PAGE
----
Tag Archives: special education

Schools still ill-equipped to serve special-ed students with mental illnesses

About Katti Gray

Katti Gray (@kattigray) is AHCJ's core topic leader for behavioral and mental health. A former Rosalynn Carter Mental Health Journalism Fellow, Gray is providing resources to help AHCJ members expand their coverage of mental health amid ongoing efforts to de-stigmatize mental illness and to place mental health care on par with all health care.

School desks in an empty classroom

Photo: Alachua County via Flickr

The mental health of students has been of particular concern during the COVID-19 pandemic, with some students more severely affected by the lockdowns and safety restrictions than others. Particularly impacted are youth enrolled in special education, a population already disproportionately beset by mental illness and school suspensions. Continue reading

Texas Tribune’s launch has health data, stories

About Andrew Van Dam

Andrew Van Dam of The Wall Street Journal previously worked at the AHCJ offices while earning his master’s degree at the Missouri School of Journalism.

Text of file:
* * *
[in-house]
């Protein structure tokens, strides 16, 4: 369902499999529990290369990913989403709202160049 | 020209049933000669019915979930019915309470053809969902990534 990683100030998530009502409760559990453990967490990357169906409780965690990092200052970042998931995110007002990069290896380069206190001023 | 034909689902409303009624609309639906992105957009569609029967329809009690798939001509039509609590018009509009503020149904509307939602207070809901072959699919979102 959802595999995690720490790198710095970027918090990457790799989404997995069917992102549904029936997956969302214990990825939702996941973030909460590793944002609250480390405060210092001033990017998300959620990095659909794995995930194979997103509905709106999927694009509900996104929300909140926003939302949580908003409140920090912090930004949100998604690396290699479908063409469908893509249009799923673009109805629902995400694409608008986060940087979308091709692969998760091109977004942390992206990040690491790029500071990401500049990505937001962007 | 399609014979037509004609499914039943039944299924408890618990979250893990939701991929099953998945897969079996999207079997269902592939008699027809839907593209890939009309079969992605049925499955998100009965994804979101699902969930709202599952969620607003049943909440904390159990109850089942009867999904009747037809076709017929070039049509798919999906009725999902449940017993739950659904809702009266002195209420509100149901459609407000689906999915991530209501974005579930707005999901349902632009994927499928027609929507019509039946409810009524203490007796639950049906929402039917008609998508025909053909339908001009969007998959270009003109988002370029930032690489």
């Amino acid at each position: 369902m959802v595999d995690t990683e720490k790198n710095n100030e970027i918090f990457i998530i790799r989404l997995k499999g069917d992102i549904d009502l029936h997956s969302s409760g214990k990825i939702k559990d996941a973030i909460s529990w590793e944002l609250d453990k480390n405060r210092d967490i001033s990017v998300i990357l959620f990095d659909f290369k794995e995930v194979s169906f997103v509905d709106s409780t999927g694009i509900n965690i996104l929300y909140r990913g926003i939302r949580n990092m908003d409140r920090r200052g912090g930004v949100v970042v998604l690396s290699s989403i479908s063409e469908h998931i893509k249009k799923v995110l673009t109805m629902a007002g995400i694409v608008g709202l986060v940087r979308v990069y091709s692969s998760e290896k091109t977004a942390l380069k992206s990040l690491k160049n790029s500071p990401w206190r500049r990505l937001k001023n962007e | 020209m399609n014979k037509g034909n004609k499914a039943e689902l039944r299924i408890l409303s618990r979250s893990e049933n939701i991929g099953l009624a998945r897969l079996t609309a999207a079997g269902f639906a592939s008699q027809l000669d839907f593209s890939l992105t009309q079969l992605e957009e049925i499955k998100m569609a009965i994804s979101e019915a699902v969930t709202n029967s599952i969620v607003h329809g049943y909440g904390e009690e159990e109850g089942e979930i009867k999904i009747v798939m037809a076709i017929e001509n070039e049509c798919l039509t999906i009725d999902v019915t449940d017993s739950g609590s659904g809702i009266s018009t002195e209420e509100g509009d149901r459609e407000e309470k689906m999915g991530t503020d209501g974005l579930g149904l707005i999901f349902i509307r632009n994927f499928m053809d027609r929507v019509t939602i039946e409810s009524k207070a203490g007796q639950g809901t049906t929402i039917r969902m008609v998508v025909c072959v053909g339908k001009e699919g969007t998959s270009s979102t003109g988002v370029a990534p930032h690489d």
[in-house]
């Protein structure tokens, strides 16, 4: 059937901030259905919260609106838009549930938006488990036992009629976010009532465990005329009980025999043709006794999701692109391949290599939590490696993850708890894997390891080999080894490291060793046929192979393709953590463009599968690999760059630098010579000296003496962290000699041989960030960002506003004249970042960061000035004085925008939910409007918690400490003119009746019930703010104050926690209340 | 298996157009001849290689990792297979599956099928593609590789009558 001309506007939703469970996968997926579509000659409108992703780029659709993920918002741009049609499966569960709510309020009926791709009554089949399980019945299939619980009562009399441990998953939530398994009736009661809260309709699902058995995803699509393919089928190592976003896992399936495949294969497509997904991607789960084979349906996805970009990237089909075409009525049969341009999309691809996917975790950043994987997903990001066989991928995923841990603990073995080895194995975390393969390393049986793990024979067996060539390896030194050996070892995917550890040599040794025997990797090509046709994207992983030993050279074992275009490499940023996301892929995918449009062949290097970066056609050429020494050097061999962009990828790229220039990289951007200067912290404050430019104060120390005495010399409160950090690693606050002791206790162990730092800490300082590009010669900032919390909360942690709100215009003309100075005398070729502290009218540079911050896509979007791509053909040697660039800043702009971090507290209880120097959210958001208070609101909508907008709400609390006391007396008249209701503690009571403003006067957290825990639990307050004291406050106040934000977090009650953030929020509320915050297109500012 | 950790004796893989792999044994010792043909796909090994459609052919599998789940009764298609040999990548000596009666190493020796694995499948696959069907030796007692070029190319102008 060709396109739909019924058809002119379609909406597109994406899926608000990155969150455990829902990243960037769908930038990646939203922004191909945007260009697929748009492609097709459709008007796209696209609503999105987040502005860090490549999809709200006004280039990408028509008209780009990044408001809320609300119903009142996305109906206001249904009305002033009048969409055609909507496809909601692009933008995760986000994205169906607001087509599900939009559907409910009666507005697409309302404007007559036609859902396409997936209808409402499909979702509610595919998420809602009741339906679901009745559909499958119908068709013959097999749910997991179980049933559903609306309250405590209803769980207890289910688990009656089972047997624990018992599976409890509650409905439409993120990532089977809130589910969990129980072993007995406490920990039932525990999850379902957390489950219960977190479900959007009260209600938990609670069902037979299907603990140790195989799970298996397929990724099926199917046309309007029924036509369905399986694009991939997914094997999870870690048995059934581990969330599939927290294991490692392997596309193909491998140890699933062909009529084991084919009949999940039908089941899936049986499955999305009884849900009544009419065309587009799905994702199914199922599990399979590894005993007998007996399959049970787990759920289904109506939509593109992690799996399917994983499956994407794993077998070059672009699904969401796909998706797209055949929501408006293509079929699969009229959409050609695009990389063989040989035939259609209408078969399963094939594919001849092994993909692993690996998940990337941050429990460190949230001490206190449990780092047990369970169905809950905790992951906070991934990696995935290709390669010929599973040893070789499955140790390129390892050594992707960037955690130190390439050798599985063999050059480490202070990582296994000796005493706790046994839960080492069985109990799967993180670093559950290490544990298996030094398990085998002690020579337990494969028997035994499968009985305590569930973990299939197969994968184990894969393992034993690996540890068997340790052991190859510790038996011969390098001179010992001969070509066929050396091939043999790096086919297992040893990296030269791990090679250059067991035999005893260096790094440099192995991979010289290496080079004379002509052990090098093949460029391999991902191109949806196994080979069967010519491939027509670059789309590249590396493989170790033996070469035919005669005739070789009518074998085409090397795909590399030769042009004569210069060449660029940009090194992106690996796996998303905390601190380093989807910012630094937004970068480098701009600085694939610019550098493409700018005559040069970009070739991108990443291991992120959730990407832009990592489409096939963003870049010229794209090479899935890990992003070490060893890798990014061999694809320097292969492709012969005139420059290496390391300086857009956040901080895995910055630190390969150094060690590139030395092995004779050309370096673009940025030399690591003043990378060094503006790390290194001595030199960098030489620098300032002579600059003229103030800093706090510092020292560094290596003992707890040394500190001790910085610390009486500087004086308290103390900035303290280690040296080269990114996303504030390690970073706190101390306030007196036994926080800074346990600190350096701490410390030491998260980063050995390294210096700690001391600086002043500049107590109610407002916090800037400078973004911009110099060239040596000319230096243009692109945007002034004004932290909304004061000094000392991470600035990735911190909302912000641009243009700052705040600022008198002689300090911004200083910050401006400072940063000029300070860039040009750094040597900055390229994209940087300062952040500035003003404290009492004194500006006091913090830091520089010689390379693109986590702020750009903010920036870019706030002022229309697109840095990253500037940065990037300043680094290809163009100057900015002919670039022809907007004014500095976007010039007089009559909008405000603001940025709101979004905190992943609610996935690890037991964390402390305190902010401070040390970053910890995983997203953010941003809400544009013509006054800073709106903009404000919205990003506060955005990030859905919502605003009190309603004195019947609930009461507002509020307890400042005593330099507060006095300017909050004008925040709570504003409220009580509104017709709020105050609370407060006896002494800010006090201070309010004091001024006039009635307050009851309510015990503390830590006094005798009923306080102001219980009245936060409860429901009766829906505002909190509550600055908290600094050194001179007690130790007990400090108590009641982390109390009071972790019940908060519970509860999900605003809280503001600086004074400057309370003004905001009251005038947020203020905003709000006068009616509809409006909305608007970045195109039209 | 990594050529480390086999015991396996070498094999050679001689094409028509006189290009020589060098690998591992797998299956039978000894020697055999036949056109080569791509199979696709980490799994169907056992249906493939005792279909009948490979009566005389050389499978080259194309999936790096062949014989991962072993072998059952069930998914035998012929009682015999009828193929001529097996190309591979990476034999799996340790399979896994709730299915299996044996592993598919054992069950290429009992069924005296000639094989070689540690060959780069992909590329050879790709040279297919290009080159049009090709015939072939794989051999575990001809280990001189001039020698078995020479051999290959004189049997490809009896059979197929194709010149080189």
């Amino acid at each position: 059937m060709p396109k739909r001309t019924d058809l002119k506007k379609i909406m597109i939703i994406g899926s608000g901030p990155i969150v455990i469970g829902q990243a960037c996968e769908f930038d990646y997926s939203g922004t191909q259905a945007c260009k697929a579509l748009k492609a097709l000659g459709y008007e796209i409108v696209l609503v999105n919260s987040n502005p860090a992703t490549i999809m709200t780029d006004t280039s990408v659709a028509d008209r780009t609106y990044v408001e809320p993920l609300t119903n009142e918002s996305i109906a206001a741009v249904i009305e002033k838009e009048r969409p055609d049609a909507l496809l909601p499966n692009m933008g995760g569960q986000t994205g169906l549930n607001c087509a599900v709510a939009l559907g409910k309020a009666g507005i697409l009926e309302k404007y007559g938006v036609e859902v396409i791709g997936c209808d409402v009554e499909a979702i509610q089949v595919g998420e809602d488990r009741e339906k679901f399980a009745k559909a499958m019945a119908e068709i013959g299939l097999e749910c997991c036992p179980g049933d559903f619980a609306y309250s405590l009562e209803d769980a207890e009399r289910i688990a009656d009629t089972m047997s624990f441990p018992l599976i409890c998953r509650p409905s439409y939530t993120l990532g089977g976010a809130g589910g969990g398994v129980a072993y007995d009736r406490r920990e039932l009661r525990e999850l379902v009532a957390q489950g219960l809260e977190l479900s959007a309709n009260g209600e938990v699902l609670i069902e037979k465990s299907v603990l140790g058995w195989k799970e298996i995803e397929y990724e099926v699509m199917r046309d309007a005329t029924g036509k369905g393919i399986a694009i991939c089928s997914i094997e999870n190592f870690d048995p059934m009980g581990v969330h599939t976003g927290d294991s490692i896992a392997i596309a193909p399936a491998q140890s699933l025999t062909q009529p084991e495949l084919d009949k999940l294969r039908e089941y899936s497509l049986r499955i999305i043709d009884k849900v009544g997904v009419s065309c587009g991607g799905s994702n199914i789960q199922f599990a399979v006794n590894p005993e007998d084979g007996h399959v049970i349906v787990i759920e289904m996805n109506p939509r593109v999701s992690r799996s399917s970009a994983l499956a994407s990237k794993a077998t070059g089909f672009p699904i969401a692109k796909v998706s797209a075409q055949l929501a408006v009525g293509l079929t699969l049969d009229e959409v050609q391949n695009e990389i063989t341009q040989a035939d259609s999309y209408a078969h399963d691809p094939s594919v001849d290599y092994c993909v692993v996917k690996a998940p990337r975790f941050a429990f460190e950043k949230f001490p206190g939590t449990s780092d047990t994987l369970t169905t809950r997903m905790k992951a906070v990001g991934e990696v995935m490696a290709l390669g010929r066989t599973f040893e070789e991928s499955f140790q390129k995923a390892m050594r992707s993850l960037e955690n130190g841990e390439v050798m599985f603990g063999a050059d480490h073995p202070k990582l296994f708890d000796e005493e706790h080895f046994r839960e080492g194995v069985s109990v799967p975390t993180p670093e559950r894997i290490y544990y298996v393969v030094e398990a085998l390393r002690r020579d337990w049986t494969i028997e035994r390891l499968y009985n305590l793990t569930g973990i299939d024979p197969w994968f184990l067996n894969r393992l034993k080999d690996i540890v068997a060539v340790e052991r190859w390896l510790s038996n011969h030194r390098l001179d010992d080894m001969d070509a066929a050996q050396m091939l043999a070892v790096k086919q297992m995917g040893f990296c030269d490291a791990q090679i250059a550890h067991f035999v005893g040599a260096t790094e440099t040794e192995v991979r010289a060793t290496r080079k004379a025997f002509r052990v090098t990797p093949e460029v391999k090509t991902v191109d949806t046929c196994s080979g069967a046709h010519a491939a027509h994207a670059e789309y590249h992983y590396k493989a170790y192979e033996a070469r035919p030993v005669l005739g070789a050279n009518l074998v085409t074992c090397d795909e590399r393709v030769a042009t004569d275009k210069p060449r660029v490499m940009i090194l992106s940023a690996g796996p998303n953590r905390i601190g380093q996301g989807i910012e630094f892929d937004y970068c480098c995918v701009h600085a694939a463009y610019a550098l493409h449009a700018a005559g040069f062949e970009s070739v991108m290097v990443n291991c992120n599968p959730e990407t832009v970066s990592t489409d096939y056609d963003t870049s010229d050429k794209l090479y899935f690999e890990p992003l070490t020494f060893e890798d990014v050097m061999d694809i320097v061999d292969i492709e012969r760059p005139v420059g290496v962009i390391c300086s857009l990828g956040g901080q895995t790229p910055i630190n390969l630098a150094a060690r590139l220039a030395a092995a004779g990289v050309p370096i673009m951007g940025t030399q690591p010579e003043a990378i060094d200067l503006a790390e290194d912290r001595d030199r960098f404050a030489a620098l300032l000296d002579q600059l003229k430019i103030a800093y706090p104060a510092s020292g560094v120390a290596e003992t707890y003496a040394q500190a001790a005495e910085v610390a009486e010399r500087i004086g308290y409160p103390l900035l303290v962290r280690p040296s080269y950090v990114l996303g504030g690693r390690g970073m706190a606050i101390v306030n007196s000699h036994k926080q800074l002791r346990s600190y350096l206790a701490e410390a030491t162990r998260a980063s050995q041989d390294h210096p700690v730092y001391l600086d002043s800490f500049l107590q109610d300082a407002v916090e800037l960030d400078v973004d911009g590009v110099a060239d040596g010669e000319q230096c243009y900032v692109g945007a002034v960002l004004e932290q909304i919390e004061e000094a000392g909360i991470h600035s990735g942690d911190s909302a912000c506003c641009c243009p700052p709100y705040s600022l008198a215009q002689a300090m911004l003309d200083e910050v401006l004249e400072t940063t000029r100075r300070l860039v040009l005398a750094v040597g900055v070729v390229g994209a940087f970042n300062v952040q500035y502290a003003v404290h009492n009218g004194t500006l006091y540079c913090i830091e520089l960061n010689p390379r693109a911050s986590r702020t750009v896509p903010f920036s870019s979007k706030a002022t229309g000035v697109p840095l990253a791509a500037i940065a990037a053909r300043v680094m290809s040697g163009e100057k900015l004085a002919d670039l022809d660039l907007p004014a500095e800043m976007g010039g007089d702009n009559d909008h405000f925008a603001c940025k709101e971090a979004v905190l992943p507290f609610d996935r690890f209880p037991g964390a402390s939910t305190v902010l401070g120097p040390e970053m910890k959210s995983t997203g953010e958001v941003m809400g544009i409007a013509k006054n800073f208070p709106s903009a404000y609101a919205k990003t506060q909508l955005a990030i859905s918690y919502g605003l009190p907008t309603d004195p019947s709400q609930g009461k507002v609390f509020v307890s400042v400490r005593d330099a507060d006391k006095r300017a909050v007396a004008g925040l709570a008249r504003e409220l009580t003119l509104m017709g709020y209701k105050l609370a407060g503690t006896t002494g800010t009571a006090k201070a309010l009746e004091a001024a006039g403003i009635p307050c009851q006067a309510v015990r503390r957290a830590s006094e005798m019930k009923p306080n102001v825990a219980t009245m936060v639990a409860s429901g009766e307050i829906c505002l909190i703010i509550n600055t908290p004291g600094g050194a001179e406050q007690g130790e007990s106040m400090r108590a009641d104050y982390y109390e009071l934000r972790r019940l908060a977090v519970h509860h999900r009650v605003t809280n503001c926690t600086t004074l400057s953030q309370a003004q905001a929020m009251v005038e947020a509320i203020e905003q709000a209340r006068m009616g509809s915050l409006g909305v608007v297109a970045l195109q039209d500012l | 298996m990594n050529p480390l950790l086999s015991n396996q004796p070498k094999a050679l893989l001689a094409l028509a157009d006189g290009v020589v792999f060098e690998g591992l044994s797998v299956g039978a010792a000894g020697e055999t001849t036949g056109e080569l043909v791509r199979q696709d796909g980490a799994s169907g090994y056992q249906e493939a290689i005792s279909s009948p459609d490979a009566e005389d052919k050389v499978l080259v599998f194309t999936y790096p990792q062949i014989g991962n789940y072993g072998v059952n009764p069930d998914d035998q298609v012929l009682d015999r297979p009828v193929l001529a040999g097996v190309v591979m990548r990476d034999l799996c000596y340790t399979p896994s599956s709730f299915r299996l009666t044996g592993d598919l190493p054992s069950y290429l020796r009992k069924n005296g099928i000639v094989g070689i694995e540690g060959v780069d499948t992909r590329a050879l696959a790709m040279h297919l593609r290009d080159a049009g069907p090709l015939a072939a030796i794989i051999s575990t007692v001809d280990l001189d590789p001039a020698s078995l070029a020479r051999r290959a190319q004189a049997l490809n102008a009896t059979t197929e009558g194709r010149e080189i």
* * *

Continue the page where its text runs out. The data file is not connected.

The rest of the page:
As you may have noticed, the much-anticipated nonprofit news site Texas Tribune launched today. From the start, the venture is including hard-hitting health news, leading with a data-driven story on the restraint of special education students in Texas schools and following through with a number of state-oriented health stories.

A quick examination of the lead story gives a few hints as to where Texas Tribune health coverage might be going:

Disabled students restrained, injured in public schools

Texas is one of four states that collects data on instances in which special education students are restrained, and Texas Tribune reporter Emily Ramshaw has taken advantage of that data to dig into the practice of restraining special education students in Texas and uncover illuminating statistics and a few distressing anecdotes. With the story, Ramshaw provides PDFs of a federal report and a simple pie chart of the data. The story’s arresting photos were contributed by a victim’s family.